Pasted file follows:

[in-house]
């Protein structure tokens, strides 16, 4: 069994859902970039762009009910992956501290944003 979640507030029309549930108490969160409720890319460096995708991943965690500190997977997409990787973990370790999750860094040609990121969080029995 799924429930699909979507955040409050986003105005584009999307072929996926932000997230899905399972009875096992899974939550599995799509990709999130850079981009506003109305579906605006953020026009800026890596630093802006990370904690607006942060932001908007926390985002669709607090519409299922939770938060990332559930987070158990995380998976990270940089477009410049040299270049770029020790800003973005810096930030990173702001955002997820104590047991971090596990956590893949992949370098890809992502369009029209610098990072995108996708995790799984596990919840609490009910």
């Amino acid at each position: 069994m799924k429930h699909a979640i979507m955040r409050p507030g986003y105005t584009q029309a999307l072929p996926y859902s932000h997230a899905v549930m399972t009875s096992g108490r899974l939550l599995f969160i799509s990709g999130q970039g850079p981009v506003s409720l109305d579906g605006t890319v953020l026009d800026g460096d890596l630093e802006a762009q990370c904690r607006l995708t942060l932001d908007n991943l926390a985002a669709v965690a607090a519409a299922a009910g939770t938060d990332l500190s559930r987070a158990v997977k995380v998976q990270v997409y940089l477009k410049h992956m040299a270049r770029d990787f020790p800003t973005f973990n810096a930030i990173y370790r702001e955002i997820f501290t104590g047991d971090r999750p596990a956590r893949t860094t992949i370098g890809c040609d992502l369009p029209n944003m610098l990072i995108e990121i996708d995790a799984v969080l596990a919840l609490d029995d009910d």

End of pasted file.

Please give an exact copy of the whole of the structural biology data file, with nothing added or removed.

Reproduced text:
[in-house]
């Protein structure tokens, strides 16, 4: 069994859902970039762009009910992956501290944003 979640507030029309549930108490969160409720890319460096995708991943965690500190997977997409990787973990370790999750860094040609990121969080029995 799924429930699909979507955040409050986003105005584009999307072929996926932000997230899905399972009875096992899974939550599995799509990709999130850079981009506003109305579906605006953020026009800026890596630093802006990370904690607006942060932001908007926390985002669709607090519409299922939770938060990332559930987070158990995380998976990270940089477009410049040299270049770029020790800003973005810096930030990173702001955002997820104590047991971090596990956590893949992949370098890809992502369009029209610098990072995108996708995790799984596990919840609490009910």
């Amino acid at each position: 069994m799924k429930h699909a979640i979507m955040r409050p507030g986003y105005t584009q029309a999307l072929p996926y859902s932000h997230a899905v549930m399972t009875s096992g108490r899974l939550l599995f969160i799509s990709g999130q970039g850079p981009v506003s409720l109305d579906g605006t890319v953020l026009d800026g460096d890596l630093e802006a762009q990370c904690r607006l995708t942060l932001d908007n991943l926390a985002a669709v965690a607090a519409a299922a009910g939770t938060d990332l500190s559930r987070a158990v997977k995380v998976q990270v997409y940089l477009k410049h992956m040299a270049r770029d990787f020790p800003t973005f973990n810096a930030i990173y370790r702001e955002i997820f501290t104590g047991d971090r999750p596990a956590r893949t860094t992949i370098g890809c040609d992502l369009p029209n944003m610098l990072i995108e990121i996708d995790a799984v969080l596990a919840l609490d029995d009910d």